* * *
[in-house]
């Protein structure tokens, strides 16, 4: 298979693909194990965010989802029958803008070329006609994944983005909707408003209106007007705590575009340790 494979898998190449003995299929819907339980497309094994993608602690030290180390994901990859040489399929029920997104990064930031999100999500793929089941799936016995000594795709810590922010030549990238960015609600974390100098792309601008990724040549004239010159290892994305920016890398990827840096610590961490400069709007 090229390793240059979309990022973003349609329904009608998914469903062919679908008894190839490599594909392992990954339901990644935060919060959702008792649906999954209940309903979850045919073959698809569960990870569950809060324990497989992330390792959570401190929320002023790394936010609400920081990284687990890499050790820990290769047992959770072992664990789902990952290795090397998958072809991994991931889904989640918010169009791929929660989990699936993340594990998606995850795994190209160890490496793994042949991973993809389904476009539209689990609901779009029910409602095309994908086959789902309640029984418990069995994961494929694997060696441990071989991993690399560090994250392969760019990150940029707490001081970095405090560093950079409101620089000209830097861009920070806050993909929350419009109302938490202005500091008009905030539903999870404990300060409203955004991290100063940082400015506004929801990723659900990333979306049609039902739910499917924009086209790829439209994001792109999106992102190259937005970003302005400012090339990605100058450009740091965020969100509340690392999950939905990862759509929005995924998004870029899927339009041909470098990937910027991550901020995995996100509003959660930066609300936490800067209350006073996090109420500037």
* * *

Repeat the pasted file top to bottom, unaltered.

[in-house]
């Protein structure tokens, strides 16, 4: 298979693909194990965010989802029958803008070329006609994944983005909707408003209106007007705590575009340790 494979898998190449003995299929819907339980497309094994993608602690030290180390994901990859040489399929029920997104990064930031999100999500793929089941799936016995000594795709810590922010030549990238960015609600974390100098792309601008990724040549004239010159290892994305920016890398990827840096610590961490400069709007 090229390793240059979309990022973003349609329904009608998914469903062919679908008894190839490599594909392992990954339901990644935060919060959702008792649906999954209940309903979850045919073959698809569960990870569950809060324990497989992330390792959570401190929320002023790394936010609400920081990284687990890499050790820990290769047992959770072992664990789902990952290795090397998958072809991994991931889904989640918010169009791929929660989990699936993340594990998606995850795994190209160890490496793994042949991973993809389904476009539209689990609901779009029910409602095309994908086959789902309640029984418990069995994961494929694997060696441990071989991993690399560090994250392969760019990150940029707490001081970095405090560093950079409101620089000209830097861009920070806050993909929350419009109302938490202005500091008009905030539903999870404990300060409203955004991290100063940082400015506004929801990723659900990333979306049609039902739910499917924009086209790829439209994001792109999106992102190259937005970003302005400012090339990605100058450009740091965020969100509340690392999950939905990862759509929005995924998004870029899927339009041909470098990937910027991550901020995995996100509003959660930066609300936490800067209350006073996090109420500037």